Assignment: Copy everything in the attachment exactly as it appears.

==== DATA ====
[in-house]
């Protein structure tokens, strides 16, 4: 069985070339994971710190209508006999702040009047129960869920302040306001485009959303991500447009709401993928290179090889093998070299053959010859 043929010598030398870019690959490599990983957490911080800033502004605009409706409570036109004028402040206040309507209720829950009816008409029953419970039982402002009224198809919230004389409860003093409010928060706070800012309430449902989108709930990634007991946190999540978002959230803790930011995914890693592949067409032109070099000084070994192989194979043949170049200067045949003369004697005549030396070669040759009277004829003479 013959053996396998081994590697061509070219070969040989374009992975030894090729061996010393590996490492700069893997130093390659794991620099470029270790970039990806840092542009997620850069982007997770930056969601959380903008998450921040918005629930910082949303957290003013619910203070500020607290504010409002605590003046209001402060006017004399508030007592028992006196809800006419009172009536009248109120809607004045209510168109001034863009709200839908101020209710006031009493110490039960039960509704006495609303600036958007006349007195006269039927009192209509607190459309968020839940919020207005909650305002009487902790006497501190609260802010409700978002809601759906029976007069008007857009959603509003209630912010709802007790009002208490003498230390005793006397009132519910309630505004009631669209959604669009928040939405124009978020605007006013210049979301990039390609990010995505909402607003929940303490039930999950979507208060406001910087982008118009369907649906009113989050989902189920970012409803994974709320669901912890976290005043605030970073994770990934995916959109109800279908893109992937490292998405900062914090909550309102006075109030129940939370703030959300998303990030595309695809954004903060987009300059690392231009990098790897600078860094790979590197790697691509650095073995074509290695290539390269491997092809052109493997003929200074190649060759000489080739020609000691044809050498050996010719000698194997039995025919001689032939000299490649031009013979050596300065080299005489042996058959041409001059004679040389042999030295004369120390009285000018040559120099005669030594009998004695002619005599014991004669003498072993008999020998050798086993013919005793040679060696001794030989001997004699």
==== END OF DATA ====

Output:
[in-house]
């Protein structure tokens, strides 16, 4: 069985070339994971710190209508006999702040009047129960869920302040306001485009959303991500447009709401993928290179090889093998070299053959010859 043929010598030398870019690959490599990983957490911080800033502004605009409706409570036109004028402040206040309507209720829950009816008409029953419970039982402002009224198809919230004389409860003093409010928060706070800012309430449902989108709930990634007991946190999540978002959230803790930011995914890693592949067409032109070099000084070994192989194979043949170049200067045949003369004697005549030396070669040759009277004829003479 013959053996396998081994590697061509070219070969040989374009992975030894090729061996010393590996490492700069893997130093390659794991620099470029270790970039990806840092542009997620850069982007997770930056969601959380903008998450921040918005629930910082949303957290003013619910203070500020607290504010409002605590003046209001402060006017004399508030007592028992006196809800006419009172009536009248109120809607004045209510168109001034863009709200839908101020209710006031009493110490039960039960509704006495609303600036958007006349007195006269039927009192209509607190459309968020839940919020207005909650305002009487902790006497501190609260802010409700978002809601759906029976007069008007857009959603509003209630912010709802007790009002208490003498230390005793006397009132519910309630505004009631669209959604669009928040939405124009978020605007006013210049979301990039390609990010995505909402607003929940303490039930999950979507208060406001910087982008118009369907649906009113989050989902189920970012409803994974709320669901912890976290005043605030970073994770990934995916959109109800279908893109992937490292998405900062914090909550309102006075109030129940939370703030959300998303990030595309695809954004903060987009300059690392231009990098790897600078860094790979590197790697691509650095073995074509290695290539390269491997092809052109493997003929200074190649060759000489080739020609000691044809050498050996010719000698194997039995025919001689032939000299490649031009013979050596300065080299005489042996058959041409001059004679040389042999030295004369120390009285000018040559120099005669030594009998004695002619005599014991004669003498072993008999020998050798086993013919005793040679060696001794030989001997004699």